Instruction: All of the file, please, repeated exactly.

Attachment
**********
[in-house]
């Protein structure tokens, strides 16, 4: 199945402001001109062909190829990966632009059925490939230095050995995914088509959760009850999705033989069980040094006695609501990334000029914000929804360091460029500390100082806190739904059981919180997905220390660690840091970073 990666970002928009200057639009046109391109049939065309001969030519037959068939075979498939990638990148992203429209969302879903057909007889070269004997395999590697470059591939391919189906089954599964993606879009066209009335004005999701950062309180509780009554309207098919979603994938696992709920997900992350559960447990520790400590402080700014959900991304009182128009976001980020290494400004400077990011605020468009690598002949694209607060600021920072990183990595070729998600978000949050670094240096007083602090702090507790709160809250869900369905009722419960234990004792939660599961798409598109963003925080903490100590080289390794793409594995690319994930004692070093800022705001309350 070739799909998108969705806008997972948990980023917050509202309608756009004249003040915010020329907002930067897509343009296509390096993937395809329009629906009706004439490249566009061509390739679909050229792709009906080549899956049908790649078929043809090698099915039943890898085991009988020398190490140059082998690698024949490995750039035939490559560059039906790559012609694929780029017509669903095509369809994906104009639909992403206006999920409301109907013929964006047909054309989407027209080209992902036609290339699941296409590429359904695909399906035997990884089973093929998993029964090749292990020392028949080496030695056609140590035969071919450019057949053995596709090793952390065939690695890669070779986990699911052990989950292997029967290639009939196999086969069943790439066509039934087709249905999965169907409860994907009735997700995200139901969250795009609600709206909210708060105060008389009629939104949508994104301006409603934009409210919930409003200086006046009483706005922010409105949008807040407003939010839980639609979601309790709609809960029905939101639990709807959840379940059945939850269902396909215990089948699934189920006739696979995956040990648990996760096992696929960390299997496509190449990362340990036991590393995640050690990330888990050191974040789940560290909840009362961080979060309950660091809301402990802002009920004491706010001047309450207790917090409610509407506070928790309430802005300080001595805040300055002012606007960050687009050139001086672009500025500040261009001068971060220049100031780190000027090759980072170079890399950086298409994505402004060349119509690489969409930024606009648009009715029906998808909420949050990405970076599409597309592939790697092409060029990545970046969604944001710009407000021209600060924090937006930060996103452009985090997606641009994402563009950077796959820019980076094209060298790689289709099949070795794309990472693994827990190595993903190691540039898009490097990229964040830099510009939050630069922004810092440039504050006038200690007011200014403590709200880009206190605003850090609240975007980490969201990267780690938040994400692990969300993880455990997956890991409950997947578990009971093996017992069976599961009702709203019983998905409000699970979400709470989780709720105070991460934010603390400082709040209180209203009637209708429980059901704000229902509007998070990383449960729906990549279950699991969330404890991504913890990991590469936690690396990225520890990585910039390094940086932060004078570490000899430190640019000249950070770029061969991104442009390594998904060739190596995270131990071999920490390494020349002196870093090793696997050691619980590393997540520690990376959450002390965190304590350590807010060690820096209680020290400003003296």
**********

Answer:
[in-house]
């Protein structure tokens, strides 16, 4: 199945402001001109062909190829990966632009059925490939230095050995995914088509959760009850999705033989069980040094006695609501990334000029914000929804360091460029500390100082806190739904059981919180997905220390660690840091970073 990666970002928009200057639009046109391109049939065309001969030519037959068939075979498939990638990148992203429209969302879903057909007889070269004997395999590697470059591939391919189906089954599964993606879009066209009335004005999701950062309180509780009554309207098919979603994938696992709920997900992350559960447990520790400590402080700014959900991304009182128009976001980020290494400004400077990011605020468009690598002949694209607060600021920072990183990595070729998600978000949050670094240096007083602090702090507790709160809250869900369905009722419960234990004792939660599961798409598109963003925080903490100590080289390794793409594995690319994930004692070093800022705001309350 070739799909998108969705806008997972948990980023917050509202309608756009004249003040915010020329907002930067897509343009296509390096993937395809329009629906009706004439490249566009061509390739679909050229792709009906080549899956049908790649078929043809090698099915039943890898085991009988020398190490140059082998690698024949490995750039035939490559560059039906790559012609694929780029017509669903095509369809994906104009639909992403206006999920409301109907013929964006047909054309989407027209080209992902036609290339699941296409590429359904695909399906035997990884089973093929998993029964090749292990020392028949080496030695056609140590035969071919450019057949053995596709090793952390065939690695890669070779986990699911052990989950292997029967290639009939196999086969069943790439066509039934087709249905999965169907409860994907009735997700995200139901969250795009609600709206909210708060105060008389009629939104949508994104301006409603934009409210919930409003200086006046009483706005922010409105949008807040407003939010839980639609979601309790709609809960029905939101639990709807959840379940059945939850269902396909215990089948699934189920006739696979995956040990648990996760096992696929960390299997496509190449990362340990036991590393995640050690990330888990050191974040789940560290909840009362961080979060309950660091809301402990802002009920004491706010001047309450207790917090409610509407506070928790309430802005300080001595805040300055002012606007960050687009050139001086672009500025500040261009001068971060220049100031780190000027090759980072170079890399950086298409994505402004060349119509690489969409930024606009648009009715029906998808909420949050990405970076599409597309592939790697092409060029990545970046969604944001710009407000021209600060924090937006930060996103452009985090997606641009994402563009950077796959820019980076094209060298790689289709099949070795794309990472693994827990190595993903190691540039898009490097990229964040830099510009939050630069922004810092440039504050006038200690007011200014403590709200880009206190605003850090609240975007980490969201990267780690938040994400692990969300993880455990997956890991409950997947578990009971093996017992069976599961009702709203019983998905409000699970979400709470989780709720105070991460934010603390400082709040209180209203009637209708429980059901704000229902509007998070990383449960729906990549279950699991969330404890991504913890990991590469936690690396990225520890990585910039390094940086932060004078570490000899430190640019000249950070770029061969991104442009390594998904060739190596995270131990071999920490390494020349002196870093090793696997050691619980590393997540520690990376959450002390965190304590350590807010060690820096209680020290400003003296």